using UNIFAC to estimate γ ∞ (PCES). However in literature, discrepancies are usually observed for highly
non-ideal system, close-boiling components[8] or when
a synergy effect occurs.[10] In the presented case, the
estimated VLE with COSMO-SAC do not exhibit a
strong non-ideality and the two molecules do not have
close boiling points. The two components are relatively
‘common’ and such result with UNIFAC is quite surprising. These results reinforced the fact that the use of
Asia-Pac. J. Chem. Eng. 2009; 4: 729–734
DOI: 10.1002/apj
Asia-Pacific Journal of Chemical Engineering
Figure 3. Vapor–liquid equilibrium. (a) t-butanol/water
pair (experimental data from Ref. [22]) (b) ammonia/tbutanol pair. P = 0.5 atm.
γ at infinite dilution has to be handled with care since
it can lead to poor VLE estimations.
As mentioned in the introduction, previous studies in
the literature[10,11] showed that COSMO-SAC was able
to provide accurate VLE estimations. Presented results
are in agreement with former studies and show that
COSMO-SAC can be more suitable than UNIFAC, for
the specific mixture of interest. Thus, the model appears
to be a useful alternative to the UNIFAC limitations
(lack of functional group, inaccurate estimations).
Impact on simulation
Distillation of a four-component mixture was simulated with AspenPlus (Fig. 4). The separation takes
place between water and the water/t-butanol azeotrope.
Impact of the binary parameter estimation model was
checked by keeping the same column configuration
(reboiler duty and reflux ratio are kept constant) and
changing the estimation method for one or more binary
 2009 Curtin University of Technology and John Wiley & Sons, Ltd.
Figure 4. Simulation results for the distillation of
the ammonia/t-butanol/water/oxime mixture. For all
component pairs, binary parameters were estimated
following information given in Table 1, except for
the ammonia/t-butanol pair, which was estimated via
Cosmo-Sac (a) or PCES (b).
Figure 4(a) and (b) shows results obtained by respectively using Cosmo-Sac and PCES for the ammonia/tbutanol system binary parameter estimation. With the
use of Cosmo-Sac Fig. (4a), simulation predicted a clear
separation with no ammonia and t-butanol in the bottom
The use of PCES Fig. (4b) led to a significant amount
of these two light components in the bottom stream.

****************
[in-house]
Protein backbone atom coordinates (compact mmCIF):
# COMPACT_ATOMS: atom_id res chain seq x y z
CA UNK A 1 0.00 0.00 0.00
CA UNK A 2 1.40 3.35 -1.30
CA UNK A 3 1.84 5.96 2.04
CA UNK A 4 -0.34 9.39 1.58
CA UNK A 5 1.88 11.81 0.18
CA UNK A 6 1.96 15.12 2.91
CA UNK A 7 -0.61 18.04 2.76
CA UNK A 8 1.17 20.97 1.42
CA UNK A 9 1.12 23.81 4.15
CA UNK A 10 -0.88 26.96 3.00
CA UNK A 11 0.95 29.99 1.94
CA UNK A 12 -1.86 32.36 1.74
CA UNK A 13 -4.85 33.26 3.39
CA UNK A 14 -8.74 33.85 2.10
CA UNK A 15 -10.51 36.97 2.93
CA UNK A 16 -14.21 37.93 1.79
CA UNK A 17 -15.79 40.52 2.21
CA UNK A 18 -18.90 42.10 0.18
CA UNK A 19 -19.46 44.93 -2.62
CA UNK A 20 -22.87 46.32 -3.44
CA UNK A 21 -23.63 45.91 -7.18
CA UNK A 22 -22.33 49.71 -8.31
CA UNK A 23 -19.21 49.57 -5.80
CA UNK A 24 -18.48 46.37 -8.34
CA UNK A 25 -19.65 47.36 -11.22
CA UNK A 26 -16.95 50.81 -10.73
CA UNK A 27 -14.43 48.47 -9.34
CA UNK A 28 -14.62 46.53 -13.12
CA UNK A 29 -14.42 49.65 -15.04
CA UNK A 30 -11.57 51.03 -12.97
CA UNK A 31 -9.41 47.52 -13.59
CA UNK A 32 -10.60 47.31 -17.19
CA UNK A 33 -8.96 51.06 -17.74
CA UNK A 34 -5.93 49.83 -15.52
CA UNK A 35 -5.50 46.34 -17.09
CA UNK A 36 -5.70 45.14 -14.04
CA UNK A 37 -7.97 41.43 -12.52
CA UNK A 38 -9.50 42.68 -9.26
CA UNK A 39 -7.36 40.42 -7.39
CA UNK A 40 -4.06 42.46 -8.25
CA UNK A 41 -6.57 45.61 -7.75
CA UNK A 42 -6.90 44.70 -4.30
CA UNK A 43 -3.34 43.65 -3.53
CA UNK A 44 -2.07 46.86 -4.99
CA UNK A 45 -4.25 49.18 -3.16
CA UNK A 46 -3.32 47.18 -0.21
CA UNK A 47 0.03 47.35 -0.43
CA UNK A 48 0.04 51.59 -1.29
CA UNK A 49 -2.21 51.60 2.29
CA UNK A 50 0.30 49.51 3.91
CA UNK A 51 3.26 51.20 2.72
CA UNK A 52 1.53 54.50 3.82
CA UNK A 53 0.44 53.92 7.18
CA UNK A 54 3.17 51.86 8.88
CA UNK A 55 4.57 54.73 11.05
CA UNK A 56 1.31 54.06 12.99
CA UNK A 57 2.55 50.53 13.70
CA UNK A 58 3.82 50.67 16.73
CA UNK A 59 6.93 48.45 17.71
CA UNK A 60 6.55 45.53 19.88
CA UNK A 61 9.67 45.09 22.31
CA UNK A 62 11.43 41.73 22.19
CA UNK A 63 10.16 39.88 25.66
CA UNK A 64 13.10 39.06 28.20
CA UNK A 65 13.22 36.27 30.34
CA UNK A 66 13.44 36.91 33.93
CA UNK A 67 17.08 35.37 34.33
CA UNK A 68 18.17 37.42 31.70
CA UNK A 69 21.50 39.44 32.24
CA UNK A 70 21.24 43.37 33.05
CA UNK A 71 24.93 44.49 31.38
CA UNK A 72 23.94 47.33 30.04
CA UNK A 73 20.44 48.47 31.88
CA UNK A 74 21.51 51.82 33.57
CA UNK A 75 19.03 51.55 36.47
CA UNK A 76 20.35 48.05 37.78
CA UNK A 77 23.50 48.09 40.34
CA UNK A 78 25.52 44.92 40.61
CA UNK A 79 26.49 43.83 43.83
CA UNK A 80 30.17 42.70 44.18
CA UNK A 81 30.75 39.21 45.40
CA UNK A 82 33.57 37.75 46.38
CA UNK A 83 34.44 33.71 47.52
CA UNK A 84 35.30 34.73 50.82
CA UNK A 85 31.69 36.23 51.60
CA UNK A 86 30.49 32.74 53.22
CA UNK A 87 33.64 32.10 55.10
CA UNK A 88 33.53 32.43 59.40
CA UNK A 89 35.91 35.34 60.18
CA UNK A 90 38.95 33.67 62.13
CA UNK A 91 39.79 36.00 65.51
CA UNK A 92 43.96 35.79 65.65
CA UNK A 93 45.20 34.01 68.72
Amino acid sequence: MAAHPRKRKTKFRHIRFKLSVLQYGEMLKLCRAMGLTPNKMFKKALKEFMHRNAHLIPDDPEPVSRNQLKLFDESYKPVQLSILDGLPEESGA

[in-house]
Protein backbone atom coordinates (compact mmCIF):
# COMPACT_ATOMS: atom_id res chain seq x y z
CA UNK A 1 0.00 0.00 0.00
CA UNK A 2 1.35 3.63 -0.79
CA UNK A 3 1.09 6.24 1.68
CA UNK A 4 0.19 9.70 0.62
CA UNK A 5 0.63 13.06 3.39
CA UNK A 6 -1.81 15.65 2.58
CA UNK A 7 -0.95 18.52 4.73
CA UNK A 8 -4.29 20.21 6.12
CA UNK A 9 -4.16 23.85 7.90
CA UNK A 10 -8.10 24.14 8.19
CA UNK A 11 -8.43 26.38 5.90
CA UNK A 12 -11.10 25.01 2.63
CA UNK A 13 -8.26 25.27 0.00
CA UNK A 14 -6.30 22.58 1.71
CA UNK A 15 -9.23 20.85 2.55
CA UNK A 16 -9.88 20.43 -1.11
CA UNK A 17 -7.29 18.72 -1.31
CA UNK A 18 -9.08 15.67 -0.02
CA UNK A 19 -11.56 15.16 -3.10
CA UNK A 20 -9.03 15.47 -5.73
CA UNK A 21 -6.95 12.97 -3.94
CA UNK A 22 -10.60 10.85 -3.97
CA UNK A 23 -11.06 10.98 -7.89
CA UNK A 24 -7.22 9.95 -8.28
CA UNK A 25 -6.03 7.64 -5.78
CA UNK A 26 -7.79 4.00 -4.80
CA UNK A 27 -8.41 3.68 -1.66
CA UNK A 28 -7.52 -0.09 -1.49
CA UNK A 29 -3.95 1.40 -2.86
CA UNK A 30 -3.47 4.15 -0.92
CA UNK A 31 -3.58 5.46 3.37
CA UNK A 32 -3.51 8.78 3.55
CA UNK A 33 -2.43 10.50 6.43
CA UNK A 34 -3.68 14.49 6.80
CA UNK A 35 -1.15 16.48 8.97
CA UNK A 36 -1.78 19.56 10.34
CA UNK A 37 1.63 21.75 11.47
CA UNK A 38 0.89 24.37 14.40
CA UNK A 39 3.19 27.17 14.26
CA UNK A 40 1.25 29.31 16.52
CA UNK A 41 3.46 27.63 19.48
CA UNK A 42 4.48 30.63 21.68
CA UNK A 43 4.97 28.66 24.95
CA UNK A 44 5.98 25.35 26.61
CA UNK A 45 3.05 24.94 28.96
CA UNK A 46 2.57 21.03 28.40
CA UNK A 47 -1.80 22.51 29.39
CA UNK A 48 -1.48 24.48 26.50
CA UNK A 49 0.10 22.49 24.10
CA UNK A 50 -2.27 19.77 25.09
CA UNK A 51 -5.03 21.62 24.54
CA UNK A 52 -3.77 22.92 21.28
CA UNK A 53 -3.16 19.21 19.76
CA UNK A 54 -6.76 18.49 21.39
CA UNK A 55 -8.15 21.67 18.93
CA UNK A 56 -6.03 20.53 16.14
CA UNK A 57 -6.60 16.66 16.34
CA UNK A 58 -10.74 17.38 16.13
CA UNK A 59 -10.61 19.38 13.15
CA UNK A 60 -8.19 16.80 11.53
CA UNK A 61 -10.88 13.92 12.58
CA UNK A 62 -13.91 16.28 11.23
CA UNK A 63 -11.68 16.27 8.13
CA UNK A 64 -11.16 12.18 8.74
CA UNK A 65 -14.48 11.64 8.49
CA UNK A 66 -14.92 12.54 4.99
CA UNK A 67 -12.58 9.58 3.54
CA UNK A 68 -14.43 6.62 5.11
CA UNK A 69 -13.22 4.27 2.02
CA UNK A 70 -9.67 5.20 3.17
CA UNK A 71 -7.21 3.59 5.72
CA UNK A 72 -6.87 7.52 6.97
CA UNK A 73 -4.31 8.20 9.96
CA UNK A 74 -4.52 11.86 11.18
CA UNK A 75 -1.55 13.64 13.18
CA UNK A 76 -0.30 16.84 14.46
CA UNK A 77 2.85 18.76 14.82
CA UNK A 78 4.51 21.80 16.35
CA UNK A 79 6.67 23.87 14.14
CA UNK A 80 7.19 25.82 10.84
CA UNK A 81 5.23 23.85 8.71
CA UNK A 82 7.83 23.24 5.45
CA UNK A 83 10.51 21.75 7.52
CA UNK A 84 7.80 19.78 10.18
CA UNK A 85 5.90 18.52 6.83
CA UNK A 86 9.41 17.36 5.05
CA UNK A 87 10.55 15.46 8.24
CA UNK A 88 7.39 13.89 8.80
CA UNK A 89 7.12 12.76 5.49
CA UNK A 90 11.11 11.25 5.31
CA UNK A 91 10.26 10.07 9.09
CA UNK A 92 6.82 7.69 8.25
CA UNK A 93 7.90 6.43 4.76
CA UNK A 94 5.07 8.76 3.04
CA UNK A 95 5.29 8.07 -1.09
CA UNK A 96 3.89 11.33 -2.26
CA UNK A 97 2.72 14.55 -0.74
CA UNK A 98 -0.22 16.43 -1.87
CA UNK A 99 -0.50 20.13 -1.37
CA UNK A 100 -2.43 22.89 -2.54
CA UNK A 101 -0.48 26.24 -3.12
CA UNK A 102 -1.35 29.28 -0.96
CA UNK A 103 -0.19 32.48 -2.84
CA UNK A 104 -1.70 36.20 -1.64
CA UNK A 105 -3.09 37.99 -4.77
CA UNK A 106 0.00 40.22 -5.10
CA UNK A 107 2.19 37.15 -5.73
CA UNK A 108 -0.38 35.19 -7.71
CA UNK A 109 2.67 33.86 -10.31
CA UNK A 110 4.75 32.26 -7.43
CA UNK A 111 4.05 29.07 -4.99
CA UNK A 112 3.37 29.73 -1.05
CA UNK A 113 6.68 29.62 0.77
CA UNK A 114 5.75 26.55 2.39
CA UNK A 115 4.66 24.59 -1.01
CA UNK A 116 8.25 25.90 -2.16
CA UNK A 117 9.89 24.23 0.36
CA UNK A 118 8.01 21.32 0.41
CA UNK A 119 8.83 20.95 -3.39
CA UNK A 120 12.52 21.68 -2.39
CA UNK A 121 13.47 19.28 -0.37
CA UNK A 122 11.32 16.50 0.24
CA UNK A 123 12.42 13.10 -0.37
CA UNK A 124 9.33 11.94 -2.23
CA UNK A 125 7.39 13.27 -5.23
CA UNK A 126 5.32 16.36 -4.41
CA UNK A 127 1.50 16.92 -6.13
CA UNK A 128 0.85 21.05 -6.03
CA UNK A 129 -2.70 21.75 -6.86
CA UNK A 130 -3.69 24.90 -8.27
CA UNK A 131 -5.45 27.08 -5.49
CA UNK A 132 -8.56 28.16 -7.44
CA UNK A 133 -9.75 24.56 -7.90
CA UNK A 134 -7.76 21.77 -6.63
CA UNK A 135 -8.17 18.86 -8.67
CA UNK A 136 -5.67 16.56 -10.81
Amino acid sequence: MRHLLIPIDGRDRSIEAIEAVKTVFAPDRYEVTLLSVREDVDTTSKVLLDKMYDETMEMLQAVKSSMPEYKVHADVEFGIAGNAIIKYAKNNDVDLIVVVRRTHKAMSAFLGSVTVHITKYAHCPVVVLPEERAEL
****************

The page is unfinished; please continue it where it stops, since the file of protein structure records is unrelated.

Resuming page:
This observed behavior with PCES is probably due to
the peculiar VLE predicted for the ammonia/t-butanol
system, as shown previously in Fig. 3. The strongly
inaccurate estimation with PCES led to poor simulation
results. It is worth noting that trusting PCES estimations
would lead to a complete different approach for the
Asia-Pac. J. Chem. Eng. 2009; 4: 729–734
DOI: 10.1002/apj
Asia-Pacific Journal of Chemical Engineering
process design and for the further separation of water
and oxime.
Using AspenPlus simulation tool, the estimation of
interaction parameters can be performed using different
ways. At first, the regression of available data is not
so obvious and has to be performed carefully. For
missing parameters, UNIFAC and COSMO-SAC model
were then compared. The COSMO-SAC model gave
quite good results and appears to be of great interest
when UNIFAC cannot be used. It was also shown
that the estimation of activity coefficient at infinite
dilution with UNIFAC could lead to inaccurate results
and significantly, impact the process simulation. The
influence of infinite dilution approximation on VLE
predictions has already been mentioned in literature but
still needs to be clarified in a future work. It can lead to
poor estimations, even for components which do not
exhibit close boiling point or strong non-ideality, as
shown in this study. Finally, depending on the system
of interest, every possible option should be considered
to estimate parameters when data are not available,
in order to avoid model failure and ensure process
simulation accuracy.
[2] S.G. Huang, C.C. Yu. J. Chin. Inst. Chem. Engrs., 2003; 34(3),
[3] A.R. Nelson, J.H. Olson, S.I. Sandler. Ind. Eng. Chem. Proc.
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[6] P.M. Mathias, H.C. Klotz. Chem. Eng. Prog., 1994; 90(6), 67.
[7] H.Z. Kister. Can We Believe Simulation Results? Chemical
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[8] S.D. Barnicki. How Good Are Your Data? Chemical
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[10] V. Athès, P. Paricaud, M. Ellaite, I. Souchon, W. Furst, Fluid
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[15] M. Kitamura, Y. Shimazu, M. Yako. Sumitomo Chemical
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[1] E.C. Carlson. Don’t Gamble with Physical Properties for
Simulations, Chemical engineering progress, October 1996.
 2009 Curtin University of Technology and John Wiley & Sons, Ltd.
Asia-Pac. J. Chem. Eng. 2009; 4: 729–734
DOI: 10.1002/apj